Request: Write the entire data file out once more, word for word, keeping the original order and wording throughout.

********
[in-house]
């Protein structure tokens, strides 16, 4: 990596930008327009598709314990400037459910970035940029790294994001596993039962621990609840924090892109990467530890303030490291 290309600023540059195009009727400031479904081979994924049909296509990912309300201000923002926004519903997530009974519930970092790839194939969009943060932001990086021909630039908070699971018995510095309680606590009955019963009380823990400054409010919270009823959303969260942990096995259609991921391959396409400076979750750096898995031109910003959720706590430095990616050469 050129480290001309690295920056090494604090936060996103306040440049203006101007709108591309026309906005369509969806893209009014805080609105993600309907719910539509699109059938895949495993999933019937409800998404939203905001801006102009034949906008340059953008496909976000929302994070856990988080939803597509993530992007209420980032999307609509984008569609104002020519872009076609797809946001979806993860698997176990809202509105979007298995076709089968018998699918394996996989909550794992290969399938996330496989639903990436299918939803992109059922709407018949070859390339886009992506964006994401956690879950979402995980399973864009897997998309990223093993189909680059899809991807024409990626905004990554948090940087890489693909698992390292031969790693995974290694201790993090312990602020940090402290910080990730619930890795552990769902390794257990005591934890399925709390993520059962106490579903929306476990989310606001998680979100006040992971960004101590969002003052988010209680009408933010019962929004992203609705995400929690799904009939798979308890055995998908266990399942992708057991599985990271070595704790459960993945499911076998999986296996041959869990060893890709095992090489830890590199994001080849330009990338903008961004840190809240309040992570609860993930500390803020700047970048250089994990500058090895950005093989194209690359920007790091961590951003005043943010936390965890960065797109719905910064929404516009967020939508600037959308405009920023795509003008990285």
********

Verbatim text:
[in-house]
């Protein structure tokens, strides 16, 4: 990596930008327009598709314990400037459910970035940029790294994001596993039962621990609840924090892109990467530890303030490291 290309600023540059195009009727400031479904081979994924049909296509990912309300201000923002926004519903997530009974519930970092790839194939969009943060932001990086021909630039908070699971018995510095309680606590009955019963009380823990400054409010919270009823959303969260942990096995259609991921391959396409400076979750750096898995031109910003959720706590430095990616050469 050129480290001309690295920056090494604090936060996103306040440049203006101007709108591309026309906005369509969806893209009014805080609105993600309907719910539509699109059938895949495993999933019937409800998404939203905001801006102009034949906008340059953008496909976000929302994070856990988080939803597509993530992007209420980032999307609509984008569609104002020519872009076609797809946001979806993860698997176990809202509105979007298995076709089968018998699918394996996989909550794992290969399938996330496989639903990436299918939803992109059922709407018949070859390339886009992506964006994401956690879950979402995980399973864009897997998309990223093993189909680059899809991807024409990626905004990554948090940087890489693909698992390292031969790693995974290694201790993090312990602020940090402290910080990730619930890795552990769902390794257990005591934890399925709390993520059962106490579903929306476990989310606001998680979100006040992971960004101590969002003052988010209680009408933010019962929004992203609705995400929690799904009939798979308890055995998908266990399942992708057991599985990271070595704790459960993945499911076998999986296996041959869990060893890709095992090489830890590199994001080849330009990338903008961004840190809240309040992570609860993930500390803020700047970048250089994990500058090895950005093989194209690359920007790091961590951003005043943010936390965890960065797109719905910064929404516009967020939508600037959308405009920023795509003008990285």